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Sunday, 25 March 2012

Traits Of The Herd

The Medicine Herd was finally turned out together yesterday. This has been a long time coming and was a very satisfying event to watch. In the sequence shown above ten month old APHA filly Sirius Eclipse locates a 'good grounding' spot and embarks on a vigorous roll. Life doesn't get much better than this for a young horse who was lucky enough to have been born in a very natural herd environment. She lived with the entire herd including several broodmares, yearlings and the herd sire along with a herd of cattle in Northern British Columbia. By my choice she and her sisters were only handled at the time of loading to be delivered to us at Highfields on Vancouver Island.

To the average horse person horses roll for 'fun', to help shed long winter coats or to help alleviate pain during a bout of colic.

While these are all valid observations I have also noted that horses return to the same locations to roll in order to ground their energy back to Mother Earth.

Children with emotional imbalances, children labelled with such things as Aspergers, Autism, ADD and ADHD when given the opportunity will freely gravitate to these locations. If you plan to assist children or anyone for that matter take special note of where your horses go 'to ground' and allow the people to have access to these areas with or without the horses nearby. I have witnessed autistic children stretch their arms out from their sides, 'float' their fingers using them as antennas and RUN straight across large fields to get to these spots!

The two older horses, Jet and Luc, are usually very tight together. The two sister fillies Sirius Eclipse and Trinity Red Star are rarely seen separate from each other. In these photographs you will notice The bay and white Sirius is with the bay Luc and the chestnut filly is with the chestnut mare. You'll also notice they are apart from one another even though all four get along in a tight group surprisingly well.

It could be said that the fillies choose to be with the horses bearing similar colors as their dams which could be part of it, however in my years of studying groups of horses I have found that they tend to 'color group' themselves even when the dams of the foals have been entirely different colors than the horse of choice. I feel that horses will try to group into similar colors and / or patterns in order to fool the eyes of predators much the same way as zebras and their stripes fool the eyes when they are grouped. It is harder for the predators to determine where one horse begins and ends. I first began to notice this behavior pattern while observing a mixed herd of approximately sixty horses. The buckskins grouped, the bays grouped, the chestnuts grouped and the patterned horses including Appaloosas and Paints grouped since there were fewer of those.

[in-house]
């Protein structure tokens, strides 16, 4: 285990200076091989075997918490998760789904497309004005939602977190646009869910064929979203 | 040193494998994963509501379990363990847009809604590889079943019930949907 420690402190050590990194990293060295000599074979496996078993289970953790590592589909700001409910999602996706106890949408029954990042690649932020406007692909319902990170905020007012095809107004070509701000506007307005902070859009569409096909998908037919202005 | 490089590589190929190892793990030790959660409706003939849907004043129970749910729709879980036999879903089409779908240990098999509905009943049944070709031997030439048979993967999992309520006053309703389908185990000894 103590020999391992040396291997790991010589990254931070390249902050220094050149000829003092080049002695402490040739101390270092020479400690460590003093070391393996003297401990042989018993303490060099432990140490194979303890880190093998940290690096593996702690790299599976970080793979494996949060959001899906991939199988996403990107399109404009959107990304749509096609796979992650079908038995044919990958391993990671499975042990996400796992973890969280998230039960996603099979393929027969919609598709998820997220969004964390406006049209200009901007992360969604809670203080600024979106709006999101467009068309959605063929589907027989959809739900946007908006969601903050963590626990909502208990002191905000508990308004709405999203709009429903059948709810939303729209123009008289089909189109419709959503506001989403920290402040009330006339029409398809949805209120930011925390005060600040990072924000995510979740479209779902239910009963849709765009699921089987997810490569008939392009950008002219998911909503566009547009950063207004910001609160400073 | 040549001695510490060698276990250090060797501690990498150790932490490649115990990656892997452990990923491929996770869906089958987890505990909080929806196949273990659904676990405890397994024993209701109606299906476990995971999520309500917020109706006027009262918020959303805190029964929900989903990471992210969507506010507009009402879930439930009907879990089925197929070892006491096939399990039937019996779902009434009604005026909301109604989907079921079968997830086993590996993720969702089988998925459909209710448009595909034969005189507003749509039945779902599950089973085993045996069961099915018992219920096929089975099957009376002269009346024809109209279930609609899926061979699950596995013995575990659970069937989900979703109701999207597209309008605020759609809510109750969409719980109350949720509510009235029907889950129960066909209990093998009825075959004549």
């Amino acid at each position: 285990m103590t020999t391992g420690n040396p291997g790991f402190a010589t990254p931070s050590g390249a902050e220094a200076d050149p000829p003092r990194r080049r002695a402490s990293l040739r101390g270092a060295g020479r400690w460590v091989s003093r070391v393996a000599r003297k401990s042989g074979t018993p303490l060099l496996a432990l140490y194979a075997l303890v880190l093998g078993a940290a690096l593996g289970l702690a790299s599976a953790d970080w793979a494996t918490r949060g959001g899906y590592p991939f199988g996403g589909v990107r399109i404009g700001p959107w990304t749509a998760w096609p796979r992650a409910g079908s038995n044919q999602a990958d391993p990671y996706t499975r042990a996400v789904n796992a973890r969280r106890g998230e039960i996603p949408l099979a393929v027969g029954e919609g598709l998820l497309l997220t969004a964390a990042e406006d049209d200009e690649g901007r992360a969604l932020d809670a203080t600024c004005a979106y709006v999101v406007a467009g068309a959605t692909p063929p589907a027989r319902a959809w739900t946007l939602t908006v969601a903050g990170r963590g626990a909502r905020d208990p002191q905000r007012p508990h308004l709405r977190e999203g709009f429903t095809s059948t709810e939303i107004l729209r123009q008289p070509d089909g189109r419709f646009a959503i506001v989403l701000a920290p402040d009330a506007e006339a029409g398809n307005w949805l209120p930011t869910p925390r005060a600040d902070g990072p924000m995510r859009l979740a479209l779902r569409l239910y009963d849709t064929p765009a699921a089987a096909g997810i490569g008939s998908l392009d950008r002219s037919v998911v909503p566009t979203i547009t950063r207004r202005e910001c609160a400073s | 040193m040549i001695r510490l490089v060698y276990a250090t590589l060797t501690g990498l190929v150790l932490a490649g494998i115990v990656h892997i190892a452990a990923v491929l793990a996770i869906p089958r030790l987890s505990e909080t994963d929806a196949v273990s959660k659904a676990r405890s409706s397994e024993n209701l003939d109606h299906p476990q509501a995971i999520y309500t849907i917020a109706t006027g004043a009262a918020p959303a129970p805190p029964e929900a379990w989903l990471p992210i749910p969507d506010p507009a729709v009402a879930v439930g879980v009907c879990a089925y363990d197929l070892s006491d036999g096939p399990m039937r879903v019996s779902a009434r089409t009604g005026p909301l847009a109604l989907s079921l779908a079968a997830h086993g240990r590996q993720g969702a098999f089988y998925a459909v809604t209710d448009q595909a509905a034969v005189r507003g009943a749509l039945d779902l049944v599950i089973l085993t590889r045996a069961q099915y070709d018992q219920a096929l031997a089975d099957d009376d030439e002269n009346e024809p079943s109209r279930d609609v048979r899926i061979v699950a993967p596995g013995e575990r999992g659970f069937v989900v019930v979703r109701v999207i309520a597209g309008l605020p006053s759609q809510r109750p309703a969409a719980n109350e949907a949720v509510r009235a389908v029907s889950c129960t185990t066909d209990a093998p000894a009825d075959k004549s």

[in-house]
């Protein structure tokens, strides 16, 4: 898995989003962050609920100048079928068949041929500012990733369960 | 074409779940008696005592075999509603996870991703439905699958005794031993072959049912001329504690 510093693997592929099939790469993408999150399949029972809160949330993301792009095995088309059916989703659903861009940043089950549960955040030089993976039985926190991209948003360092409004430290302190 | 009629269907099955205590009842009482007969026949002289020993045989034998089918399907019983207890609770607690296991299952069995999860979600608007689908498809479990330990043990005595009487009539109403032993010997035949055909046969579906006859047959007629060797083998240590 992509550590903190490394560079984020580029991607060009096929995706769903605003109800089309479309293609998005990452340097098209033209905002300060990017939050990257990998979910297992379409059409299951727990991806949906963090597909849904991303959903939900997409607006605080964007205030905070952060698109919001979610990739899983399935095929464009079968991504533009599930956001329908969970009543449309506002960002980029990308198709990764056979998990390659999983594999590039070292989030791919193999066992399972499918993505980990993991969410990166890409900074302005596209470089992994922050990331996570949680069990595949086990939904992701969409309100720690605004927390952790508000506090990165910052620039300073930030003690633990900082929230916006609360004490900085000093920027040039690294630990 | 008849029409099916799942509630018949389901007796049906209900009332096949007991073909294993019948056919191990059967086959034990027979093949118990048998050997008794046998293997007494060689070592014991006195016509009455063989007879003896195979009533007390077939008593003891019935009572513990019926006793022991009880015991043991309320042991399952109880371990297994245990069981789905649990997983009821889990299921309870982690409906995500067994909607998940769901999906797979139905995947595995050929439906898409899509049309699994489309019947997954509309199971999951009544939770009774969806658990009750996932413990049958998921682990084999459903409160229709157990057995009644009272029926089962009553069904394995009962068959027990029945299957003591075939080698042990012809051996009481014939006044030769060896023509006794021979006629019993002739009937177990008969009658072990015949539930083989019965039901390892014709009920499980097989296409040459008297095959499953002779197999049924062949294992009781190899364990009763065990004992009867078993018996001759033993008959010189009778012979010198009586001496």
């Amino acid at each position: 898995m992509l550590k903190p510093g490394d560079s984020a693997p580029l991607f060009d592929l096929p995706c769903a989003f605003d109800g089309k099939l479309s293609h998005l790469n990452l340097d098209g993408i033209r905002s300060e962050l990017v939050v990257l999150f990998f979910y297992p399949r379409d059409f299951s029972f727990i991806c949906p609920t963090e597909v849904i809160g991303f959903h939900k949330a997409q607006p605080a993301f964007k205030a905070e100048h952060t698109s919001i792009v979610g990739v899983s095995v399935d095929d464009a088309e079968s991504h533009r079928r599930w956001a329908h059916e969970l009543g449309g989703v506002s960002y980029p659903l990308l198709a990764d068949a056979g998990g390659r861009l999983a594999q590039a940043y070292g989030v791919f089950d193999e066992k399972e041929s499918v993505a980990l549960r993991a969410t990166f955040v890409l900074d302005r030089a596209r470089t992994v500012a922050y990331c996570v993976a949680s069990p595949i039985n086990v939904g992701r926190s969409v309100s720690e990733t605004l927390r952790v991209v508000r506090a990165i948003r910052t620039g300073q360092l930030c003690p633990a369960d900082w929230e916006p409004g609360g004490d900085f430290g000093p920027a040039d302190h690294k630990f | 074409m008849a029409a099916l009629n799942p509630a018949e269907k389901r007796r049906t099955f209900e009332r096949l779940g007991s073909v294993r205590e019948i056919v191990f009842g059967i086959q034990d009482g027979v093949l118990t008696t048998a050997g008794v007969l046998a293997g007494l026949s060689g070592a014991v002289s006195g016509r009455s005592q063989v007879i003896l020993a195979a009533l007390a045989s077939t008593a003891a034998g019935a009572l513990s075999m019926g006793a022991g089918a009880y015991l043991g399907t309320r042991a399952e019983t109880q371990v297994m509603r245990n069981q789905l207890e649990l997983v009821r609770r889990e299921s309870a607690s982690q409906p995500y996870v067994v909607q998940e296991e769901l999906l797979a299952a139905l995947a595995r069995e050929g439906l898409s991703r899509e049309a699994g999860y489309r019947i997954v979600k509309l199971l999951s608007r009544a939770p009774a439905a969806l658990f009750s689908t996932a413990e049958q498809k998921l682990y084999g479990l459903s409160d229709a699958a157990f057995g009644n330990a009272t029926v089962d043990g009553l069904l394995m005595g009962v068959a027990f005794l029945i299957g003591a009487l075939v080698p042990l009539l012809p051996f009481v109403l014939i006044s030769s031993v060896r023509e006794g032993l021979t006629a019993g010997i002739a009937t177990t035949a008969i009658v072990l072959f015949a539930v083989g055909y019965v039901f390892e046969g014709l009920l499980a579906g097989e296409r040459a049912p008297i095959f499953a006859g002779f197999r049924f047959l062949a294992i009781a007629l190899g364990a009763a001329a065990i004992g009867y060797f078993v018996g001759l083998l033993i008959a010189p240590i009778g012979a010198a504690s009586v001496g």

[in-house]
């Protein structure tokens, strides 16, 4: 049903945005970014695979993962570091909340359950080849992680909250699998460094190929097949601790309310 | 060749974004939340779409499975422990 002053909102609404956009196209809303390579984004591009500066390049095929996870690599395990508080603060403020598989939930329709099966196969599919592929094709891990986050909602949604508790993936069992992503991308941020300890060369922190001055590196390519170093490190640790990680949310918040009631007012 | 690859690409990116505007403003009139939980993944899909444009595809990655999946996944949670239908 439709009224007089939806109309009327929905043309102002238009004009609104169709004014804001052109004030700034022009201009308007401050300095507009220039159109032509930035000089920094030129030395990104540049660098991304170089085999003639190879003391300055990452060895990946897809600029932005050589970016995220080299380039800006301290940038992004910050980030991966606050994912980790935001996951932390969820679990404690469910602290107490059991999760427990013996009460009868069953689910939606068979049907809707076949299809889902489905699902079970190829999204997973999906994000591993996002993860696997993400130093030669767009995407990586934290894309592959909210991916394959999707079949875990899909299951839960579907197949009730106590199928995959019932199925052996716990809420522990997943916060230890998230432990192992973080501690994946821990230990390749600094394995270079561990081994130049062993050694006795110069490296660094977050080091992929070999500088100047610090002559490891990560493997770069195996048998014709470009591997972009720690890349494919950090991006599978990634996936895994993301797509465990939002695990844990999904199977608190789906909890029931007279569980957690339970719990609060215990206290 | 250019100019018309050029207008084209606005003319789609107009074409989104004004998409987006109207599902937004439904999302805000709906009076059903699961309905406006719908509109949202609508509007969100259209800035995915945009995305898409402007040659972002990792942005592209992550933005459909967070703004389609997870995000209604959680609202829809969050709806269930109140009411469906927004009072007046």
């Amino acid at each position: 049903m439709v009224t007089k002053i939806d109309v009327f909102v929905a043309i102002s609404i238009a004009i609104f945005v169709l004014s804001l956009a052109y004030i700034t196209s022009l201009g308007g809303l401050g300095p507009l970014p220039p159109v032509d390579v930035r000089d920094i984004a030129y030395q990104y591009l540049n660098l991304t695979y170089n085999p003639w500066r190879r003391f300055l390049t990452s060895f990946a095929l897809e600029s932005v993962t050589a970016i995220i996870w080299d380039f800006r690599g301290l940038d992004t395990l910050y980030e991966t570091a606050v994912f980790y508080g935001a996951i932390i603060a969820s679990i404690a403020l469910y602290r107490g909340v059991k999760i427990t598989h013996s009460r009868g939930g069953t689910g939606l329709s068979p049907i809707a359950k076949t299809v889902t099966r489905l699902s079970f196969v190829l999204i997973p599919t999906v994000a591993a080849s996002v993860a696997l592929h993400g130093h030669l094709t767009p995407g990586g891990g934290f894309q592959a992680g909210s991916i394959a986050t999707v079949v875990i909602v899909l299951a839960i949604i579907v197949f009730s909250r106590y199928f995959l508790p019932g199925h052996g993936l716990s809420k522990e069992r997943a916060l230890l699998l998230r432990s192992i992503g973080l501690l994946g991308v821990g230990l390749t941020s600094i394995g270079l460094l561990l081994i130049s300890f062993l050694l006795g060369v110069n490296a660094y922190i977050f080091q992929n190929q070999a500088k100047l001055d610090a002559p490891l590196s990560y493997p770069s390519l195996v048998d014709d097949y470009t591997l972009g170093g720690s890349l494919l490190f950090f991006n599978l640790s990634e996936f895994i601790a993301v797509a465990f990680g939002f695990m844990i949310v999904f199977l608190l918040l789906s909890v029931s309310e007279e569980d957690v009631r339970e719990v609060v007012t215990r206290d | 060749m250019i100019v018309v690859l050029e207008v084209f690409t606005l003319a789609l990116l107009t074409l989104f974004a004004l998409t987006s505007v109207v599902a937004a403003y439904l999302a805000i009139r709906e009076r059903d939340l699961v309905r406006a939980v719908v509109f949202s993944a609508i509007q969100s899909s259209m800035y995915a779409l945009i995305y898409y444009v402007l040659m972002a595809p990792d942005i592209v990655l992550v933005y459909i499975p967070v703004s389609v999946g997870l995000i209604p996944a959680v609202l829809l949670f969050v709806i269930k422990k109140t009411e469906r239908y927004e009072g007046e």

Grey / white horses were often completely ostracized from the herd, set apart and kept at a fairly great distance. I've had all kinds of thoughts about this behavior over the years and worked through thinking that perhaps because greys / whites are prone to cancers that illness kept them 'over there'.
I had a young grey mare arrive and when she was turned into the group I was quite surprised at how vicious the horses were with her. I tried all manner of combinations of turnout scenarios trying to find her some quiet companionship which she desperately wanted and sought.
Nothing was working until one day I began to think about the 'color grouping' behavior and covered her with a dark blue blanket.
When I turned her in with the horses she was immediately accepted!!!
This helped to dispel my theory on the cancer genes at least and started me on a few different trials.
The horses have shown me that unless a grey is turned out with other greys or light colored horses then she / he becomes like a white flag waving to show predators where the herd other words they draw attention to the group much like a surrender flag.

Luc and Jet's Role as Teachers

Normally when I do turn out, Jet goes out first (lead mare) then Luc since he is a big gentle non confrontational giant.
There is somewhat of a maze of paddocks and riding rings that the horses have access to and must make their way through on their way out to the one and one half acre grass paddocks. 
Jet, when let free immediately turned and sped out to pasture.
Luc on the other hand waited quietly, watching as I went to bring the two fillies. Trinity ran into the ring with him and he continued to wait. 
I brought Sirius into the ring, turned her loose and that is when Luc gently and quietly 'gathered them up' and led them through the maze out to grass.
His job complete, he dropped his head to eat grass. 

Meanwhile Jet took over, circled 'her girls', sped them up and took them around the pasture in two turns. First to the left with her head low, snaking as some call it....looking along the fence lines. For the second turn Jet went to the right with her head held high scanning from left to right as she ran with them.

This is how a mare will show her foals the boundaries. Probably more importantly this is how the mare checks for predators lurking in and under fences and hedgerows (looking low) and up into the trees (looking high)...she keeps her foal on the inside away from the potential danger until she has checked things out thoroughly. 

I use this in MareSpeak often, especially when working with frightened horses. As long as the 'foal' (any horse) knows you have checked things out and continue to 'watch' they will be able to relax..otherwise they must be on the alert for themselves and for you too.

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